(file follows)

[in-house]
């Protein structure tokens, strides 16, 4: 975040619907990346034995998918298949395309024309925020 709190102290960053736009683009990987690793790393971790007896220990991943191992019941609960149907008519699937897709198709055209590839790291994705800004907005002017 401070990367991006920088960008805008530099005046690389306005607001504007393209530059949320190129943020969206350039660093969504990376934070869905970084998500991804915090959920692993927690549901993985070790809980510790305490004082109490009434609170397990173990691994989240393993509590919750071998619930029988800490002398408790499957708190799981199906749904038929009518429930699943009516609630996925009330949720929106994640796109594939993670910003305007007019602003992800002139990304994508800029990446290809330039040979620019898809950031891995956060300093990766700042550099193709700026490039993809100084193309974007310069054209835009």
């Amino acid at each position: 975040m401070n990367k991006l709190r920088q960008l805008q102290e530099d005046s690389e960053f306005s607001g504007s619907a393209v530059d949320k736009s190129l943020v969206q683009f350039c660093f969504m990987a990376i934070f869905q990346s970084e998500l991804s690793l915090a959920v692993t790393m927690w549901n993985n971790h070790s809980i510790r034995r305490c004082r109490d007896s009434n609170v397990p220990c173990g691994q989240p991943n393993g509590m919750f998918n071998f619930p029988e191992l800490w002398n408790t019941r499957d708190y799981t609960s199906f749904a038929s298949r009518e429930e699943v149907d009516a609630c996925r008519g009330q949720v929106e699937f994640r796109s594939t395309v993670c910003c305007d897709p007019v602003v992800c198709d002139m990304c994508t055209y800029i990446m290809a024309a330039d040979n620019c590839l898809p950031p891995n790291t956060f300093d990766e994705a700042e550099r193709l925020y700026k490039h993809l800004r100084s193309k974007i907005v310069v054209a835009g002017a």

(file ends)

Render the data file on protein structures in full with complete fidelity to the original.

[in-house]
């Protein structure tokens, strides 16, 4: 975040619907990346034995998918298949395309024309925020 709190102290960053736009683009990987690793790393971790007896220990991943191992019941609960149907008519699937897709198709055209590839790291994705800004907005002017 401070990367991006920088960008805008530099005046690389306005607001504007393209530059949320190129943020969206350039660093969504990376934070869905970084998500991804915090959920692993927690549901993985070790809980510790305490004082109490009434609170397990173990691994989240393993509590919750071998619930029988800490002398408790499957708190799981199906749904038929009518429930699943009516609630996925009330949720929106994640796109594939993670910003305007007019602003992800002139990304994508800029990446290809330039040979620019898809950031891995956060300093990766700042550099193709700026490039993809100084193309974007310069054209835009």
């Amino acid at each position: 975040m401070n990367k991006l709190r920088q960008l805008q102290e530099d005046s690389e960053f306005s607001g504007s619907a393209v530059d949320k736009s190129l943020v969206q683009f350039c660093f969504m990987a990376i934070f869905q990346s970084e998500l991804s690793l915090a959920v692993t790393m927690w549901n993985n971790h070790s809980i510790r034995r305490c004082r109490d007896s009434n609170v397990p220990c173990g691994q989240p991943n393993g509590m919750f998918n071998f619930p029988e191992l800490w002398n408790t019941r499957d708190y799981t609960s199906f749904a038929s298949r009518e429930e699943v149907d009516a609630c996925r008519g009330q949720v929106e699937f994640r796109s594939t395309v993670c910003c305007d897709p007019v602003v992800c198709d002139m990304c994508t055209y800029i990446m290809a024309a330039d040979n620019c590839l898809p950031p891995n790291t956060f300093d990766e994705a700042e550099r193709l925020y700026k490039h993809l800004r100084s193309k974007i907005v310069v054209a835009g002017a």